FROM THE EDITOR
All of the 23 local newspapers published in Oregon by locally-owned Community Newspapers, Inc., and Pamplin Media, are flourishing. The mission of our company, which includes THE BEE and the Portland Tribune among many others, is to continue to report local news for you. And, in this "sound bite" and "fake news" world, the printed word prepared by real journalists remains the authority about what is actually going on.
In fact, as you probably are aware, THE BEE recently was upgraded to a full "broadsheet" size from its former tabloid presence, and the ownership of our newspaper has now upgraded its 24/7 press facility in Gresham, and now prints ALL its newspapers in-house, in addition to doing contract printing for clients.
We thought you might like to know a little more about this million-dollar investment by Pamplin Media Group (PMG) – and so here is an article about it by Shannon Wells, which recently appeared in our sister newspaper, the twice-weekly Portland Tribune. . .
It's an increasingly digital world, they say, but the incessant whirring, clicking, and clacking at the Pamplin Media Group printing operations facility, where employees scurry and toil among newly-installed press equipment, suggests words on paper still have a valid place at the morning breakfast table.We're proud of our ongoing efforts to upgrade our local print and online journalism, and wanted you to know about it.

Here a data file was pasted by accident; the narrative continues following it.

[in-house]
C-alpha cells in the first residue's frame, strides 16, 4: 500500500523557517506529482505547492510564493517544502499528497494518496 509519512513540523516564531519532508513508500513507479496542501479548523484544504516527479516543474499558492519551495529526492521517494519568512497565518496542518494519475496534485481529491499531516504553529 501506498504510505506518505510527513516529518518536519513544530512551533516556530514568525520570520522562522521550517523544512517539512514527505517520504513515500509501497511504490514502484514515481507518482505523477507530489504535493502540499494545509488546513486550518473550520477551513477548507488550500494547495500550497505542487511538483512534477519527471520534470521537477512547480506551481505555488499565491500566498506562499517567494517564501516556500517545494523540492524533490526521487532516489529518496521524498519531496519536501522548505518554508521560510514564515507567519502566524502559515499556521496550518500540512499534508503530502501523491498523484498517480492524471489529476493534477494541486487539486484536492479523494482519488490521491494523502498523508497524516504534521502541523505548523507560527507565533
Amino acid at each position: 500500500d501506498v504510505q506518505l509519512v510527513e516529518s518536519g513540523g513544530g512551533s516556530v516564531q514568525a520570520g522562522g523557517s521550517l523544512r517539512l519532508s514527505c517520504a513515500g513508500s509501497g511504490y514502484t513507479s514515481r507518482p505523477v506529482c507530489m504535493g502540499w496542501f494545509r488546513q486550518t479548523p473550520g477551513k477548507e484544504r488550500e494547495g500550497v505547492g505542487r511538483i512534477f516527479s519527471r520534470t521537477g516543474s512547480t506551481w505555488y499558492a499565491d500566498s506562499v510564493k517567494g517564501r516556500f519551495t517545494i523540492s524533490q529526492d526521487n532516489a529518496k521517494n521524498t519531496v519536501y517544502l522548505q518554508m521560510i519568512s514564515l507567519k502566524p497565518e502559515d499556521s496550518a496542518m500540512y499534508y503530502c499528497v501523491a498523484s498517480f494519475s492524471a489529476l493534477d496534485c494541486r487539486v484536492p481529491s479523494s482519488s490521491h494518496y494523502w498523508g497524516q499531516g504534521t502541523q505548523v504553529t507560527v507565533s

An extensive, recently-completed remodeling of the long, low-slung Gresham building at 1190 N.E. Division Street – which has cranked out weekly and twice-weekly editions of The Outlook and Sandy Post since 1972 [and where THE BEE has been printed since 2001] – now accommodates the printing of all 23 Pamplin newspapers in the region.
Also, upgrades to the main press and new inserting machines, installed where Gresham Outlook reporters and advertising staff once worked (they now have a separate building of their own) significantly increase the plant's efficiency, as well as its capacity for outside commercial printing.